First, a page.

Edging Toward Enchantment: Openness to Surprise

Building upon the work of Charles Taylor regarding how disenchantment flows out of a inwardly focused "buffered" self, in the last post I suggested that we can edge back toward enchantment by getting that buffered self to turn outward in expectant receptivity to the world.

Two years ago I wrote about just this dynamic in a series of posts about my experiences encountering the charismatic worship at Freedom Fellowship. Incidentally, my life at Freedom is a big part of my recent book Reviving Old Scratch. See especially the chapter entitled "Holy Ghost Conga Lines," a chapter inspired by that series of posts from two years ago.

In that series I was trying to map out the terrain of charismatic spirituality because I didn't grow up in a charismatic tradition. Consequently, as I recount in Reviving Old Scratch, my first experiences with Freedom threw me for a loop. I couldn't get a handle on what I was experiencing.

A resource that helped me, upon which I based my series, was the book Thinking in Tongues by James Smith, a book in which Smith tries to trace out the contours of what he calls "the pentecostal worldview."

For our purposes in talking about how we might edge toward enchantment by opening up the buffered self, Smith argues that one of the features, perhaps the defining feature, of the charismatic/pentecostal worldview is a radical openness to God, especially God doing something different or new.

According to Smith this radical openness involves "a deep sense of expectation and an openness to surprise." Pentecostal worship "makes room for the unexpected" where "the surprising comes as no surprise."

And key to this experience is a posture of receptivity. As Smith notes, "pentecostal spirituality is shaped by a fundamental mode of reception." This posture of receptivity creates the potential for surprise.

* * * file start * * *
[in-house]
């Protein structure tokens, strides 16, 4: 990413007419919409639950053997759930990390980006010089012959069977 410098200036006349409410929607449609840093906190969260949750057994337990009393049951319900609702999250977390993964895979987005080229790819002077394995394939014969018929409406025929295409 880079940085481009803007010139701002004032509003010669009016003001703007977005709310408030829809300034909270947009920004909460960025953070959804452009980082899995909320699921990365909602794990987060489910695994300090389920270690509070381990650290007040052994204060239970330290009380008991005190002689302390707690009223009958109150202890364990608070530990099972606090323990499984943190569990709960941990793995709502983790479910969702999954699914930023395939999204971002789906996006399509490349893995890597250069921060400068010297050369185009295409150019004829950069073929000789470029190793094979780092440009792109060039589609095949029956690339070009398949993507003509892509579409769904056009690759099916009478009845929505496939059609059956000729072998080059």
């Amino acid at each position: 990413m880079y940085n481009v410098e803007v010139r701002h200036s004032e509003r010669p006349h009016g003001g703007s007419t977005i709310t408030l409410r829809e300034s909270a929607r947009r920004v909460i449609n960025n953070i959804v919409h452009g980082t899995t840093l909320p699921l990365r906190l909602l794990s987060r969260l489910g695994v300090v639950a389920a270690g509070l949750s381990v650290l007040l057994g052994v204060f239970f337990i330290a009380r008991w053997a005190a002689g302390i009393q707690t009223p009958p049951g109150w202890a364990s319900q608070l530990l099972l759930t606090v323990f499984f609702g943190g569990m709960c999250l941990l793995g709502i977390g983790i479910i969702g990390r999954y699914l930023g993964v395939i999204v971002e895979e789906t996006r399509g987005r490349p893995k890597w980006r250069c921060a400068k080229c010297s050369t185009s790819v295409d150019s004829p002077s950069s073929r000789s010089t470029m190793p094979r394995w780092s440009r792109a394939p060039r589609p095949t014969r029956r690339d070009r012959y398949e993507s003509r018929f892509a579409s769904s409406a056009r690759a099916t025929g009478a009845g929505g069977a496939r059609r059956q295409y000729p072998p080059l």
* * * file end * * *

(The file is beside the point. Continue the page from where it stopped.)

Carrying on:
In prior posts we've talked about how Catholic spirituality gives us resources to edge back toward enchantment. But charismatic spirituality is also an enchanted spirituality, so it also holds out for us some insights about how to edge back toward enchantment. And the key insight in my estimation is the charismatic openness to surprise, an openness that combats the ruminating inwardness of the buffered self.

Prior to my life at Freedom I had God in a box. A rational, logical box in my head. That's the disenchanted faith experience of the buffered self. When you have God in a box in your head you lack the capacity to be surprised by God. And when you lack the capacity to be surprised by God you lack the capacity to experience grace.

And if you lack the capacity to surprised by grace all you have to rely on, spiritually speaking, is the junk rattling around in your head, the ruminations of the buffered self.

The charismatic worship at Freedom--in its radical openness to being surprised by God--helped me identify and name something that I've come to think is the key to Christian faith and spirituality.

Grace and enchantment flow out of an openness to surprise.

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